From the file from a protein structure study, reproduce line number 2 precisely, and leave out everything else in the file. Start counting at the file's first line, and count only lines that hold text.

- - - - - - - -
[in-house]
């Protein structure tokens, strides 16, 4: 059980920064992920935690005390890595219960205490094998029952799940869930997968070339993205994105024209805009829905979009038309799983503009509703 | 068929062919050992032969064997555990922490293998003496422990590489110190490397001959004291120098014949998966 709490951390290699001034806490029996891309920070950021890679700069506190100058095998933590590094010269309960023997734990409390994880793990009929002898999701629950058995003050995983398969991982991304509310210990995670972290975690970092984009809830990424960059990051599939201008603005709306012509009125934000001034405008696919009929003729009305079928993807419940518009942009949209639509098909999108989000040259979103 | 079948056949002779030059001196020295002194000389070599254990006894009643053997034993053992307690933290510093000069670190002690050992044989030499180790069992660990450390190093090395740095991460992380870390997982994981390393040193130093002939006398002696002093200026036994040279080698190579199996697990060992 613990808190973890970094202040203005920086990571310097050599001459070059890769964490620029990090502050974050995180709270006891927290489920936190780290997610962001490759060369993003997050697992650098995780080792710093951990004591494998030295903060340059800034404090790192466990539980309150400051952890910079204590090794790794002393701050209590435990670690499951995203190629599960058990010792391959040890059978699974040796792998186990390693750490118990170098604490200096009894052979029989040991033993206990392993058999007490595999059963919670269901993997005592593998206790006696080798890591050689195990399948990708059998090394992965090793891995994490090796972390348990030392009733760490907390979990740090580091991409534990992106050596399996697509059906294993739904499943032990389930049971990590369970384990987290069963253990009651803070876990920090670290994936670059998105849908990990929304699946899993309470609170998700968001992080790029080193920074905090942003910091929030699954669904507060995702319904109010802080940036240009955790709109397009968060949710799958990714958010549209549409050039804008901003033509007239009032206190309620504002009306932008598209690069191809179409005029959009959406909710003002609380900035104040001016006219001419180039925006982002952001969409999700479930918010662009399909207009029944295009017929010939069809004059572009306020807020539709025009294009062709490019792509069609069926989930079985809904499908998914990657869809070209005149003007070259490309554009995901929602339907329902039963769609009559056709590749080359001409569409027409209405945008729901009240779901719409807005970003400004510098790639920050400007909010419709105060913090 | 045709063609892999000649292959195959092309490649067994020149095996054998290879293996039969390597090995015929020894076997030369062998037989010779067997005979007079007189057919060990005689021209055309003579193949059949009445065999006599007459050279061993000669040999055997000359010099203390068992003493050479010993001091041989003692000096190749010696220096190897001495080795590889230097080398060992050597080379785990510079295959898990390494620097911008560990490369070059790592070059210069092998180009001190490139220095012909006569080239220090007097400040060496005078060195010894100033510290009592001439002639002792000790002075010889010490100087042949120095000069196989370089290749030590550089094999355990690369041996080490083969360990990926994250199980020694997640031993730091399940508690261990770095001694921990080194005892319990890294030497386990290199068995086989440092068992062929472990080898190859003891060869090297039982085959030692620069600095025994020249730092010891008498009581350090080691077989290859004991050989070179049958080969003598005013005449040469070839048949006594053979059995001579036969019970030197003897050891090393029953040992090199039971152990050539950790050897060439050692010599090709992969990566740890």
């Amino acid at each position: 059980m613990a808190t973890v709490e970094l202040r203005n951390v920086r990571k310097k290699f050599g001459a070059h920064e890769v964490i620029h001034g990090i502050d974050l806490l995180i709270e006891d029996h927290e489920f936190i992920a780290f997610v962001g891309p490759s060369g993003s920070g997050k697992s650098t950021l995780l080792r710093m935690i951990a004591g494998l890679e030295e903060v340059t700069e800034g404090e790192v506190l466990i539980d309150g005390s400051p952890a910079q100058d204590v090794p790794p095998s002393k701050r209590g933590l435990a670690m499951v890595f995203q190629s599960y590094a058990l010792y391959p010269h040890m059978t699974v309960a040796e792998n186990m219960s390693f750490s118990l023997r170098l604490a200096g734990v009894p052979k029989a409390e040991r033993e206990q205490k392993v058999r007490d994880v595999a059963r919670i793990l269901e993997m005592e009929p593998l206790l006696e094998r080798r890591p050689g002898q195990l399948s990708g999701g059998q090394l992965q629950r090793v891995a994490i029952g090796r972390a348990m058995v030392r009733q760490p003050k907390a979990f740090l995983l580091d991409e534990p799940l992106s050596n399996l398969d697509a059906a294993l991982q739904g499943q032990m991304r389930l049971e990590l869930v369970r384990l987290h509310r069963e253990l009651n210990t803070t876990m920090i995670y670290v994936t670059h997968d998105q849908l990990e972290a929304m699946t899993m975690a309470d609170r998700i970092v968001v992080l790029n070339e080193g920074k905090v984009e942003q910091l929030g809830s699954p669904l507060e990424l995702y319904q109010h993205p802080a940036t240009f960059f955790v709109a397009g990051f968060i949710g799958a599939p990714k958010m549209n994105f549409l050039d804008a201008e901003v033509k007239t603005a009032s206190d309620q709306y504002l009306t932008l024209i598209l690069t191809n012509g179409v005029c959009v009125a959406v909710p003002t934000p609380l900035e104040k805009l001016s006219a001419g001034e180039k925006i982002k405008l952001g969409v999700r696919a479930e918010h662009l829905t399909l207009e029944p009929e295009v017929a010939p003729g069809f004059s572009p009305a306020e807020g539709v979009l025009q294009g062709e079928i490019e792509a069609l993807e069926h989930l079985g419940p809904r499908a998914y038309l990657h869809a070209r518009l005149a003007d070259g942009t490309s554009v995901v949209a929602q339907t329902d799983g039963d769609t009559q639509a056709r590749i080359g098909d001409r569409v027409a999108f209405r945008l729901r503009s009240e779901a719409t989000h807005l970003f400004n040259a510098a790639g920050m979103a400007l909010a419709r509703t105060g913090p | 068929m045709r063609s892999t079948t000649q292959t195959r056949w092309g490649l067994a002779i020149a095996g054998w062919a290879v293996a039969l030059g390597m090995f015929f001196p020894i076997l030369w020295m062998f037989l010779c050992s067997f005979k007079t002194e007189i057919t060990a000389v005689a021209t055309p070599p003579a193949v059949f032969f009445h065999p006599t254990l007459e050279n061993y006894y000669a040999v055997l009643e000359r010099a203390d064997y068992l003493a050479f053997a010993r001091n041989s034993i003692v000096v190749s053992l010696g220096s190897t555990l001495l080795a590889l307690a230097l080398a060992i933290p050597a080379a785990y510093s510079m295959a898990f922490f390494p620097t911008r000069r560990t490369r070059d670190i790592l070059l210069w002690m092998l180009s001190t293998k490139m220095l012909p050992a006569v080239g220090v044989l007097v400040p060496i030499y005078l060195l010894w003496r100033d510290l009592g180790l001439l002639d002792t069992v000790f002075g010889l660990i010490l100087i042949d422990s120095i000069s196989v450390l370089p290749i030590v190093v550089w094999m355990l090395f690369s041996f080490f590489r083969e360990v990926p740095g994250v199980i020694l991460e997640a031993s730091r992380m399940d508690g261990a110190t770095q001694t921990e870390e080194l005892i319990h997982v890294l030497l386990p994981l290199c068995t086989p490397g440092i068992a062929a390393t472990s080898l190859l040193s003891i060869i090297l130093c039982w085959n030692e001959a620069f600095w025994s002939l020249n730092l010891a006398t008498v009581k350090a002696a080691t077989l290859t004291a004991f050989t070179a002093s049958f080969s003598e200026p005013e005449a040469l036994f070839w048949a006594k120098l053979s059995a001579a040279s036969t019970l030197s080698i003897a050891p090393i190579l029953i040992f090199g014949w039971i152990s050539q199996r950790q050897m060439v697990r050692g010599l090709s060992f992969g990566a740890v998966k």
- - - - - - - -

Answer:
């Protein structure tokens, strides 16, 4: 059980920064992920935690005390890595219960205490094998029952799940869930997968070339993205994105024209805009829905979009038309799983503009509703 | 068929062919050992032969064997555990922490293998003496422990590489110190490397001959004291120098014949998966 709490951390290699001034806490029996891309920070950021890679700069506190100058095998933590590094010269309960023997734990409390994880793990009929002898999701629950058995003050995983398969991982991304509310210990995670972290975690970092984009809830990424960059990051599939201008603005709306012509009125934000001034405008696919009929003729009305079928993807419940518009942009949209639509098909999108989000040259979103 | 079948056949002779030059001196020295002194000389070599254990006894009643053997034993053992307690933290510093000069670190002690050992044989030499180790069992660990450390190093090395740095991460992380870390997982994981390393040193130093002939006398002696002093200026036994040279080698190579199996697990060992 613990808190973890970094202040203005920086990571310097050599001459070059890769964490620029990090502050974050995180709270006891927290489920936190780290997610962001490759060369993003997050697992650098995780080792710093951990004591494998030295903060340059800034404090790192466990539980309150400051952890910079204590090794790794002393701050209590435990670690499951995203190629599960058990010792391959040890059978699974040796792998186990390693750490118990170098604490200096009894052979029989040991033993206990392993058999007490595999059963919670269901993997005592593998206790006696080798890591050689195990399948990708059998090394992965090793891995994490090796972390348990030392009733760490907390979990740090580091991409534990992106050596399996697509059906294993739904499943032990389930049971990590369970384990987290069963253990009651803070876990920090670290994936670059998105849908990990929304699946899993309470609170998700968001992080790029080193920074905090942003910091929030699954669904507060995702319904109010802080940036240009955790709109397009968060949710799958990714958010549209549409050039804008901003033509007239009032206190309620504002009306932008598209690069191809179409005029959009959406909710003002609380900035104040001016006219001419180039925006982002952001969409999700479930918010662009399909207009029944295009017929010939069809004059572009306020807020539709025009294009062709490019792509069609069926989930079985809904499908998914990657869809070209005149003007070259490309554009995901929602339907329902039963769609009559056709590749080359001409569409027409209405945008729901009240779901719409807005970003400004510098790639920050400007909010419709105060913090 | 045709063609892999000649292959195959092309490649067994020149095996054998290879293996039969390597090995015929020894076997030369062998037989010779067997005979007079007189057919060990005689021209055309003579193949059949009445065999006599007459050279061993000669040999055997000359010099203390068992003493050479010993001091041989003692000096190749010696220096190897001495080795590889230097080398060992050597080379785990510079295959898990390494620097911008560990490369070059790592070059210069092998180009001190490139220095012909006569080239220090007097400040060496005078060195010894100033510290009592001439002639002792000790002075010889010490100087042949120095000069196989370089290749030590550089094999355990690369041996080490083969360990990926994250199980020694997640031993730091399940508690261990770095001694921990080194005892319990890294030497386990290199068995086989440092068992062929472990080898190859003891060869090297039982085959030692620069600095025994020249730092010891008498009581350090080691077989290859004991050989070179049958080969003598005013005449040469070839048949006594053979059995001579036969019970030197003897050891090393029953040992090199039971152990050539950790050897060439050692010599090709992969990566740890």